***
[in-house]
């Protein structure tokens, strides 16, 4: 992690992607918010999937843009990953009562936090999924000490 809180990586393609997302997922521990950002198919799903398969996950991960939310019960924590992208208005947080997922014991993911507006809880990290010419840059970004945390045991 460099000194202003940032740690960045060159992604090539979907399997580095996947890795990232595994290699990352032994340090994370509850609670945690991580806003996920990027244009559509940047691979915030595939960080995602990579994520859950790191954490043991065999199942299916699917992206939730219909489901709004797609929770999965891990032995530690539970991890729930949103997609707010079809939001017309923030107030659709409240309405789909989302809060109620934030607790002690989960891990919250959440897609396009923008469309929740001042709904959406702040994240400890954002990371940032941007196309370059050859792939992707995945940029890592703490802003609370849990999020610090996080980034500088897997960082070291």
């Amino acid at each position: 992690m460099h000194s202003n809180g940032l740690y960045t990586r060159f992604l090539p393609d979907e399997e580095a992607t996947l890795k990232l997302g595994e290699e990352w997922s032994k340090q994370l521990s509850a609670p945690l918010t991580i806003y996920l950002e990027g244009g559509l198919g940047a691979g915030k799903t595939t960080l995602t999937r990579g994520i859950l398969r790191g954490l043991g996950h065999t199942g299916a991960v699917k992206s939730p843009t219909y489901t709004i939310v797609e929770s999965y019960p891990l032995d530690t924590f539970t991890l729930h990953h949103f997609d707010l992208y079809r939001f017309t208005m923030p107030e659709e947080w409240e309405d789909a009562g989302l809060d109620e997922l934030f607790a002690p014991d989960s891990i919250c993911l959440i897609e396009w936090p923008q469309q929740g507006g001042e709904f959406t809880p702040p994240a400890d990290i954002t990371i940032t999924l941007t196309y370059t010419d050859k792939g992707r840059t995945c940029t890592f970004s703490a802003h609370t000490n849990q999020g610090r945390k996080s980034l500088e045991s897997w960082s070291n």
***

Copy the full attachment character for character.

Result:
[in-house]
């Protein structure tokens, strides 16, 4: 992690992607918010999937843009990953009562936090999924000490 809180990586393609997302997922521990950002198919799903398969996950991960939310019960924590992208208005947080997922014991993911507006809880990290010419840059970004945390045991 460099000194202003940032740690960045060159992604090539979907399997580095996947890795990232595994290699990352032994340090994370509850609670945690991580806003996920990027244009559509940047691979915030595939960080995602990579994520859950790191954490043991065999199942299916699917992206939730219909489901709004797609929770999965891990032995530690539970991890729930949103997609707010079809939001017309923030107030659709409240309405789909989302809060109620934030607790002690989960891990919250959440897609396009923008469309929740001042709904959406702040994240400890954002990371940032941007196309370059050859792939992707995945940029890592703490802003609370849990999020610090996080980034500088897997960082070291």
């Amino acid at each position: 992690m460099h000194s202003n809180g940032l740690y960045t990586r060159f992604l090539p393609d979907e399997e580095a992607t996947l890795k990232l997302g595994e290699e990352w997922s032994k340090q994370l521990s509850a609670p945690l918010t991580i806003y996920l950002e990027g244009g559509l198919g940047a691979g915030k799903t595939t960080l995602t999937r990579g994520i859950l398969r790191g954490l043991g996950h065999t199942g299916a991960v699917k992206s939730p843009t219909y489901t709004i939310v797609e929770s999965y019960p891990l032995d530690t924590f539970t991890l729930h990953h949103f997609d707010l992208y079809r939001f017309t208005m923030p107030e659709e947080w409240e309405d789909a009562g989302l809060d109620e997922l934030f607790a002690p014991d989960s891990i919250c993911l959440i897609e396009w936090p923008q469309q929740g507006g001042e709904f959406t809880p702040p994240a400890d990290i954002t990371i940032t999924l941007t196309y370059t010419d050859k792939g992707r840059t995945c940029t890592f970004s703490a802003h609370t000490n849990q999020g610090r945390k996080s980034l500088e045991s897997w960082s070291n």